The Phoenix opinion column, which has been running in the Waterford News & Star for more than 30 years, as published in this week’s print edition
WARREN Buffett, the billionaire US investor, once said, “It’s only when the tide goes out that you realise who has been swimming naked.” That’s generally taken to mean that things may look rosy up to a certain point, but if things go wrong, the economic “tide” goes out and weaknesses will be exposed. At the end of a difficult year and decade we must reflect on our situation. The 2008 financial crash and subsequent closure of Waterford Glass saw the economic tide going a long way out here. The glass had covered a multitude of deficits for years but the Kilbarry closure exposed the reality of the local economy. The ruins of the office building are a scar on the nation. The 2011 election with Fine Gael in the saddle promised a university for Waterford but delivered instead a hatchet job to WIT and WRH. The 2016/2020 FG administration delivered more of the same. People jokingly say we would need a Taoiseach from Waterford to get a fair share of national capital spending but we have had Mr Varadkar, who recalled his Waterford roots here in July 2017 while telling us he would never forget us and we would never be overlooked. Did anything change?
The recent North Quays announcement is the first strategic funding for Waterford in a decade. It gave people a great lift. The government funding to our City and County Council, which facilitated what CEO Michael Walsh described as the best budget of his tenure, is enormously helpful to the city. It is amazing that it took a Fianna Fáil Taoiseach and the Covid pandemic to shake the tree.
‘It is amazing that it took a Fianna Fáil Taoiseach and the Covid pandemic to shake the tree’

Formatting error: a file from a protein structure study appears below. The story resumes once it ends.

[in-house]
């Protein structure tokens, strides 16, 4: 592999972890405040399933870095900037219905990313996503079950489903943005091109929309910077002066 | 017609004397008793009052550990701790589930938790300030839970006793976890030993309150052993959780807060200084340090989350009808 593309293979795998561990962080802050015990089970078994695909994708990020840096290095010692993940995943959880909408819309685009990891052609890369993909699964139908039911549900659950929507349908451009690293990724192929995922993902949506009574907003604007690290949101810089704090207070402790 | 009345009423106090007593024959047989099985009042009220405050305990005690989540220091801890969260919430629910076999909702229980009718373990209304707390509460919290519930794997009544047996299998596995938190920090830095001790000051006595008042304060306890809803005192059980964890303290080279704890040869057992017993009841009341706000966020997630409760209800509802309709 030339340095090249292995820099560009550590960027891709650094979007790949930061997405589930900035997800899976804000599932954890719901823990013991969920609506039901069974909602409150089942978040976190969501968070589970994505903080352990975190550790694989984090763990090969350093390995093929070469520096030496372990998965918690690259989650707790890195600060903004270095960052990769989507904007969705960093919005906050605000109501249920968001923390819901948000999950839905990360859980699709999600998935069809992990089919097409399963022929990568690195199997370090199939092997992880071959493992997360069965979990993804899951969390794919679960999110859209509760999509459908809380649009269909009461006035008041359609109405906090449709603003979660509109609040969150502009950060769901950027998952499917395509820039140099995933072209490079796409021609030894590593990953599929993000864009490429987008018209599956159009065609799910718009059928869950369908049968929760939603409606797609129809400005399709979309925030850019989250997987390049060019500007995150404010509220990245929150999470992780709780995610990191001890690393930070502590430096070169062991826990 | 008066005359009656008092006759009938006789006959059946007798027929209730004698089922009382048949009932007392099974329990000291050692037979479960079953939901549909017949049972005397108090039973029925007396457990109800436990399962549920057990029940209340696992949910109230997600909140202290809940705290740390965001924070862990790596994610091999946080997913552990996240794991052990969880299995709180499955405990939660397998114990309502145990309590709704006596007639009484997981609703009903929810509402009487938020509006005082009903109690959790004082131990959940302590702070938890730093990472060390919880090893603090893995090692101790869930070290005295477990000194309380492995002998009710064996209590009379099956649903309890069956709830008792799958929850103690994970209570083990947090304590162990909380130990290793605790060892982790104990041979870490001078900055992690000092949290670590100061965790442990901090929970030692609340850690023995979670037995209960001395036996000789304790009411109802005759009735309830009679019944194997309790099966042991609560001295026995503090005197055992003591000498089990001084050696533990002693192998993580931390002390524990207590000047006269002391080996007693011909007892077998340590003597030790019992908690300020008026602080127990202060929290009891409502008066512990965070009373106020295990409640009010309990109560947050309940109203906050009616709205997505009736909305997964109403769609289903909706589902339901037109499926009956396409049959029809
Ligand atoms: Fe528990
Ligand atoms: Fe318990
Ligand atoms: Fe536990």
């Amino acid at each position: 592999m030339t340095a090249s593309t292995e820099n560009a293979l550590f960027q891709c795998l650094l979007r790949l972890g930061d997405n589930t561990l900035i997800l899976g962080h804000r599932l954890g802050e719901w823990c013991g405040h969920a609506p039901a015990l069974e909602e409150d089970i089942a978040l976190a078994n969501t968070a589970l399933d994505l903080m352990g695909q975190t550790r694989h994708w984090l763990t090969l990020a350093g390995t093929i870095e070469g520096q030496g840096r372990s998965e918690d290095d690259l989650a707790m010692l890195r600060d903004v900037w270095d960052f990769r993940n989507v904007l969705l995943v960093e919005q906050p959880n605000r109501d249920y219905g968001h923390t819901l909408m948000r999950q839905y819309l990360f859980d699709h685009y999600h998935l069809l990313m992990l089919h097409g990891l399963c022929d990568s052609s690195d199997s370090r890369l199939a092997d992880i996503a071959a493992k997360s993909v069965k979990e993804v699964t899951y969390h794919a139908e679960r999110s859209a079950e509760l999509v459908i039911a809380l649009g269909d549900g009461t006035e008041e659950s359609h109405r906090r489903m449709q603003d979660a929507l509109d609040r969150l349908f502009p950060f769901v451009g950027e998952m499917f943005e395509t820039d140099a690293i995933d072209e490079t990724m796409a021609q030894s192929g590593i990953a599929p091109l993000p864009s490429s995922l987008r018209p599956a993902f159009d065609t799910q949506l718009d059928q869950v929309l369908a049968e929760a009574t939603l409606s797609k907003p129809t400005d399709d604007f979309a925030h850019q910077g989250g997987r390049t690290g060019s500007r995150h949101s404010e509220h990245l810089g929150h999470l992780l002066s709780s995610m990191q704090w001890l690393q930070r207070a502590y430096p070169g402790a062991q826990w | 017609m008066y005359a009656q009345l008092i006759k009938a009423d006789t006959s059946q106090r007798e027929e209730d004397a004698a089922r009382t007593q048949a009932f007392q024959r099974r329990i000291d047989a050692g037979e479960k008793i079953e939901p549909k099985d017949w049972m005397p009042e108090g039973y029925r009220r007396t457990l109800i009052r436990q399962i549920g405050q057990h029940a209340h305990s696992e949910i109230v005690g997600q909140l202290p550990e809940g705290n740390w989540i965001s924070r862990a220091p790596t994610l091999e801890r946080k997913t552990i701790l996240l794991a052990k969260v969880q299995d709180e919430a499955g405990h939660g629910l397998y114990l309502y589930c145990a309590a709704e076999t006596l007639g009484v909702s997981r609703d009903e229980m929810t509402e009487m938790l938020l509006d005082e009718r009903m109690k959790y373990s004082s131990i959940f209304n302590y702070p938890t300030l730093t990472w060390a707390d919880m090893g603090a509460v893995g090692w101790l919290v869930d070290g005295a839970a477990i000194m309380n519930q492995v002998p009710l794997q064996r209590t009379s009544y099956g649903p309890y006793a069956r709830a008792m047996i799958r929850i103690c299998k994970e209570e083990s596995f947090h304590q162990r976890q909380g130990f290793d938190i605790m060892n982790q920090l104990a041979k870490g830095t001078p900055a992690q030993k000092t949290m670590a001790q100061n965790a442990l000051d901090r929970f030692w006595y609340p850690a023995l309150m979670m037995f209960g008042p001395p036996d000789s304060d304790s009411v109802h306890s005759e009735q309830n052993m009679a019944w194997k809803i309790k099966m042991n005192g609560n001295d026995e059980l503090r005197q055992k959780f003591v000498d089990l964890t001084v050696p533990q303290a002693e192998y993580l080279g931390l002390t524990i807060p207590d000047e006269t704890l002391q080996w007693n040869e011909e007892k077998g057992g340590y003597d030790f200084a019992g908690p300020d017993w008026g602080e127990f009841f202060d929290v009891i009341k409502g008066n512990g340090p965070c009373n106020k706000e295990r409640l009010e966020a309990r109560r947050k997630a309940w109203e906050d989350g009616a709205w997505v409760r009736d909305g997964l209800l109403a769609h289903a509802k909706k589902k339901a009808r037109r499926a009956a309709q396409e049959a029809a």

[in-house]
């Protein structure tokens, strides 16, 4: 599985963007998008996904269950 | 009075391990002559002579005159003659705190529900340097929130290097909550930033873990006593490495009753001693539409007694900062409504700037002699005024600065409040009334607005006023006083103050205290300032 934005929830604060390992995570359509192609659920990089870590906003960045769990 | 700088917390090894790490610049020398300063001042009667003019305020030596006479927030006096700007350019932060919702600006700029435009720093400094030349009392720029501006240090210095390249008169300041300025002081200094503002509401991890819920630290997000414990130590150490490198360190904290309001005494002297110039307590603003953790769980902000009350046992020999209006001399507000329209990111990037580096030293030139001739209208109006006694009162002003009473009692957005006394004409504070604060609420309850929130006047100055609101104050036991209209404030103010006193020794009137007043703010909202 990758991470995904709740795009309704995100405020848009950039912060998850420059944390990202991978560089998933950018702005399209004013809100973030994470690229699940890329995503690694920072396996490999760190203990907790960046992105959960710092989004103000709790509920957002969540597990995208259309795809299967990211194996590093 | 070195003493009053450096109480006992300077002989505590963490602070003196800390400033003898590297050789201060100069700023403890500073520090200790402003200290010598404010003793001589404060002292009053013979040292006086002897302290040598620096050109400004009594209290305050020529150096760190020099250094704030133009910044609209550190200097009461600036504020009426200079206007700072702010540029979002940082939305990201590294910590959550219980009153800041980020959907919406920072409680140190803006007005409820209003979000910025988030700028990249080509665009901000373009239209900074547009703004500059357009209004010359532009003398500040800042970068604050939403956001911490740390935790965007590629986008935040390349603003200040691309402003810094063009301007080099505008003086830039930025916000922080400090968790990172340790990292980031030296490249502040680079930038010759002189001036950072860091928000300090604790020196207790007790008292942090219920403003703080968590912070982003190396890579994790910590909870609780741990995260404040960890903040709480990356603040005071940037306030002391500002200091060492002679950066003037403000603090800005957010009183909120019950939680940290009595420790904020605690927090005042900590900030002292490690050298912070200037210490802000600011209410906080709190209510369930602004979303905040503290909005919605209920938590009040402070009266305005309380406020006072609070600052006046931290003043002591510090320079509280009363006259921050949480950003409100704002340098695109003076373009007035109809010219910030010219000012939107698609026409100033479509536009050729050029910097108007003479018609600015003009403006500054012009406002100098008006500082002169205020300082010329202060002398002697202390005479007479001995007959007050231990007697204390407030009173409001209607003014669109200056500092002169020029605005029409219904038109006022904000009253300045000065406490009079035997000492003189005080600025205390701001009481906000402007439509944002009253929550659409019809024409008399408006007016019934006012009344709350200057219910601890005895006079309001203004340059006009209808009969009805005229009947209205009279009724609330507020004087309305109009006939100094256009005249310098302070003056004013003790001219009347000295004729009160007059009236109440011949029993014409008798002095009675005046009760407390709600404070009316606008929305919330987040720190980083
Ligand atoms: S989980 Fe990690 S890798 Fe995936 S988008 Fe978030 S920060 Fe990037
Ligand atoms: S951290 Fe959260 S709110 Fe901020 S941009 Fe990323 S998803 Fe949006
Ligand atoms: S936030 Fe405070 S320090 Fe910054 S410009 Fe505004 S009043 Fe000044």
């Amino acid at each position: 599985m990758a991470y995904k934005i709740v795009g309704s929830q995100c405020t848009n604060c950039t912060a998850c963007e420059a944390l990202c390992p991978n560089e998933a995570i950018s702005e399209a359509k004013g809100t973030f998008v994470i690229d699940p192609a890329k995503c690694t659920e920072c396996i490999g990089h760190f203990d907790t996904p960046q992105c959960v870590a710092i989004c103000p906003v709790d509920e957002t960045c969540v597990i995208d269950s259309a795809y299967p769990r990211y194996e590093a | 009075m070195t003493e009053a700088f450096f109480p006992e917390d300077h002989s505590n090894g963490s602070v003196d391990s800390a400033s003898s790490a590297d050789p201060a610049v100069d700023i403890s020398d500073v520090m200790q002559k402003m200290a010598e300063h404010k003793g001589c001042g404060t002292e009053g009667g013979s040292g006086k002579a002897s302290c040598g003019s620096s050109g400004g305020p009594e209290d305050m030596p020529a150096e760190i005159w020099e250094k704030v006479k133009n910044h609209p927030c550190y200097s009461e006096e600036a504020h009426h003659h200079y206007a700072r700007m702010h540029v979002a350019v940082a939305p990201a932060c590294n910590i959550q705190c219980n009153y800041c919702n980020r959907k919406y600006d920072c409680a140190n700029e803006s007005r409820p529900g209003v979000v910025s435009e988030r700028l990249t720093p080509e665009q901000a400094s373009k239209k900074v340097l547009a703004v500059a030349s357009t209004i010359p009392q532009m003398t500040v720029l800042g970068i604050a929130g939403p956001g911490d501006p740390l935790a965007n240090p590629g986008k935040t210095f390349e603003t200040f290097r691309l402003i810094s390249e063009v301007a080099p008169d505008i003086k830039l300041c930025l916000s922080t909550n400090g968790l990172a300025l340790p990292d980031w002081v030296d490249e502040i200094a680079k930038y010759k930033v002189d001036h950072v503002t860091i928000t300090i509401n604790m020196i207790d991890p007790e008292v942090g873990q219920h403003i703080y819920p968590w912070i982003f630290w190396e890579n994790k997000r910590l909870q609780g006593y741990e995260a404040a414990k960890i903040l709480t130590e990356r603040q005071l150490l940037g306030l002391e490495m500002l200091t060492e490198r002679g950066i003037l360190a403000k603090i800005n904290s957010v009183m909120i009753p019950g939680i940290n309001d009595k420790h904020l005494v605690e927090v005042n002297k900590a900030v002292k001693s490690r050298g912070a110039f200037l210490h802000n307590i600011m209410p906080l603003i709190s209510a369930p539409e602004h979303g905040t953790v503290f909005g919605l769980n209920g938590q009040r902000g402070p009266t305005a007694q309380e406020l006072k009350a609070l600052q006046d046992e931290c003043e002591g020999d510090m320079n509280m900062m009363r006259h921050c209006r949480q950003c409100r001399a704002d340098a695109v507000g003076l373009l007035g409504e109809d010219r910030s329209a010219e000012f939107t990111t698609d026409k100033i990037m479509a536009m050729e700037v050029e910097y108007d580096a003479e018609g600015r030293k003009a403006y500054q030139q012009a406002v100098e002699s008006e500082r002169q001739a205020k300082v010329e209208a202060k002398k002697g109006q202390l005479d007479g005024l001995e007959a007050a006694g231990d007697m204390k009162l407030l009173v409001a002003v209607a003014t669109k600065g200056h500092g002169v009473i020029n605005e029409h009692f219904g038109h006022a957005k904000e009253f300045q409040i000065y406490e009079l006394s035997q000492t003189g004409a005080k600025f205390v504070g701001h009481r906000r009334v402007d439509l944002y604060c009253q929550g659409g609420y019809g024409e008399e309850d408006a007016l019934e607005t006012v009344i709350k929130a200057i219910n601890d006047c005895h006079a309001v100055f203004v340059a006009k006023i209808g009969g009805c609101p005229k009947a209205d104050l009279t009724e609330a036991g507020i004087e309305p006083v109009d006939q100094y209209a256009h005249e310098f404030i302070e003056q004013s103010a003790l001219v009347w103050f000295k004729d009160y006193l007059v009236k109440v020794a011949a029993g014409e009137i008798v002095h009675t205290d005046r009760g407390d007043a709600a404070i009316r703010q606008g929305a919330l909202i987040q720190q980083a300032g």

Don’t get carried away though with the notion that Micheál Martin is Waterford’s knight in shining armour; he is too much of a Cork man for that. What seems to be emerging from both the Fianna Fáil and Fine Gael stables is that Waterford will get state investment, which does not impact on any Cork agenda. Everything else is off limits. Hence, a new courthouse and fire station can be built and even the odd new industry allocated. Welcome funding for the North Quays can be allocated. A new St Patrick’s hospital can be built as can new Primary Health Care centres, school extensions and various road or water schemes.
Most of these came after a struggle and came late. The good was taken out of most of them by political delay, but they are necessary and welcome. These investments are all very much run of the mill for towns and cities all over the country and are best described in the Healy Rae lexicon as “building a new pier at Kilgarvan”! Of course we have seen that these investments, common as they may be around the country, have to be extracted almost unwillingly from a state, which always seems to have more pressing priorities elsewhere. None of them threaten Cork hegemony in any way. It’s only when we get down to the nitty gritty of high level acute medical services and university level education that the blockades imposed by the Coveney/ Martin axis of evil is exposed.
I hear people in the background already saying, “what about the Dunmore wing at UHW”? That has been hugely welcome but reflects an international move from Nightingale type multi-bedded wards to single rooms in pursuit of effective infection control as much as anything else. The building also contains a hospice facility which was paid for by the people of this area and which could hardly be denied to those of us who will die in difficult circumstances. By itself the Dunmore wing, without additional services, changes nothing. It has been the determined pursuit of better services in acute medicine and third level education which has been the hallmark of Waterford’s struggle for equity and fairness in the past decade. 24/7 cardiology, university designation, airport extension all tell a different story.